The tale of judgmental Elizabeth Bennett and stiff Mr. Darcy, two stubborn souls who eventually learn how to accommodate one another, plays out against the backdrop of an England just on the cusp of sweeping change. The slow disappearance of bloodline as the sole means of determining social status is just beginning to be felt, a reality best exemplified perhaps, by the figure of Lady Catherine de Bourgh, who represents an earlier generation...

Here is no sweeping social commentary, ala Dickens; nor any of that Gothic rebellion to be found in the Brontës. Rather, Austen simply observed the people of her own time and class, and in setting down those observations, created a portrait of the human condition in miniature.
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LibraryThing member TheDivineOomba
I finally got around to reading this book - I tried reading it a few times, but couldn't get past the language. Then I saw the BBC production, finally figured out what was going on, and reread the book. I had a greater grasp of what was happening.

This book is much better than the BBC Version, and the BBC version is awesome. What makes this book so good is the restraint that Darcy and Lizzy show towards their family, friends, and acquaintances while at the same time commenting on exactly how silly those same people are behaving. Austin might create long winded paragraphs, but so much is said in described that you get a very clear picture of exactly what is happening, and how the characters feel about it. My one and only complaint is Mr. WIckhams motive with Lydia - she has no money, but comes from a respectable family. He is also intends to marry a women with money. So why would he go off with Lydia - there would have been all sorts of loose women that would have settled his needs without the trouble that Lydia Caused.… (more)
LibraryThing member Smiler69
What can I say? At the beginning of the book, I felt like I was reading Sense and Sensibility all over again, only without all the amusing bits about John and Fanny Dashwood. I failed to be captivated by the hysterical Mrs Bennet and her indifferent husband, and the arrival of Darcy on the scene was underwhelming at best. Jane and Elizabeth's time at Bingley's became more interesting by degrees and I was especially thankful for the arrival of Mr Collins, a wonderful caricature of obnoxiousness which livened things up quite a bit for me. By the time Elizabeth was off visiting Charlotte and her cousin, I finally started to understand what all the fuss about this novel was about, and thought that Austen's portrayal of the unbearable Mrs Catherine de Bourgh was simply perfect. Followed Darcy's letter to Elizabeth explaining himself, in which the cardboard cutout with the word "Pride" printed on it, finally started becoming a man. All things went quite well after that, until all the fuss about Lydia began.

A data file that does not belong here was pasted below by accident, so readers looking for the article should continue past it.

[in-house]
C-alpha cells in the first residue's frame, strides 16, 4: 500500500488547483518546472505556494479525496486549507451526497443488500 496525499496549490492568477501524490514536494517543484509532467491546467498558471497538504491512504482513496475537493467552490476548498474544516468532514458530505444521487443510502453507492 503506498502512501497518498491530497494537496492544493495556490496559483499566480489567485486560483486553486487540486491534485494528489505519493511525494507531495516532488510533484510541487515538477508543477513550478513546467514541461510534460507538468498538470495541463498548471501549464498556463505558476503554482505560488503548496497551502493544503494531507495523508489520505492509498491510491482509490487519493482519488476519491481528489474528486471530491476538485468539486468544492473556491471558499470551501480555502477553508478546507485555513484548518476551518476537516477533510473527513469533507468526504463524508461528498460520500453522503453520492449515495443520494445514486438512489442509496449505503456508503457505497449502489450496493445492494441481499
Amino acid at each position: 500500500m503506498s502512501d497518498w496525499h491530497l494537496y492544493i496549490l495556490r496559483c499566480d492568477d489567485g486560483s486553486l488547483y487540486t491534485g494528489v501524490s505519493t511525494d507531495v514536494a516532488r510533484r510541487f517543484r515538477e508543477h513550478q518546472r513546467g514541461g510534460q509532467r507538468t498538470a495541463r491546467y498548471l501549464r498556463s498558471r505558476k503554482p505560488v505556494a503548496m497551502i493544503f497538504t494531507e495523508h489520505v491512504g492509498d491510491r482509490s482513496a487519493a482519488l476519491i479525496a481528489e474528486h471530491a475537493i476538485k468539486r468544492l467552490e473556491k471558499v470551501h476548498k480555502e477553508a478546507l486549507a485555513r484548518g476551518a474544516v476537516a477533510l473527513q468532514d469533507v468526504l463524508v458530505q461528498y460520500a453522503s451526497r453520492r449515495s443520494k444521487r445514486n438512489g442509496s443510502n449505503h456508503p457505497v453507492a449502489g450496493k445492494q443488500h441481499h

I understand perfectly well that early 19th century England had vastly different moral standards than our own. I frequently read authors from (admittedly later) in that century and never question that fact, but I couldn't help becoming more and more annoyed about all the fuss that was being made about Lydia, and all the talk about the unbearable shame brought on to the family. At this point, I made a comment on my thread which was perhaps a small cry for help; it was something along the lines of not giving a flying *you-know-what* about what happened to the girl. Shortly after that, aggravation became complete exasperation when I tried with great difficulty to wade through several passages of prose so convoluted that I couldn't make heads nor tails of it, which is when my temper got the better of me and I promptly hurled the book across the room, only to have it bounce right back at me. So I picked it up again and made myself finish the book in one sitting. By the end, I was willing to make peace with Jane Austen again.

All's well that ends well, right? Wrong. Because seriously, do I need yet another dysfunctional relationships in my life, and with an author who's been dead for nearly two hundred years at that? I guess the only way to know for sure whether or not I'll ever get complete satisfaction from her books is to keep trying again and again until I either: a) Become a hard-core Jane Austen devotee and earn the approval of her legions of adoring fans or b) Throw myself off a bridge, because really, is life worth living if I don't have it in me to enjoy such a fantastic author? or c) Decide once and for all to stop trying so hard; I doubt Jane Austen will be spinning in her grave because this humble reader doesn't get what all the fuss is about.
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LibraryThing member FMRox
Title says it all.
LibraryThing member Jemima79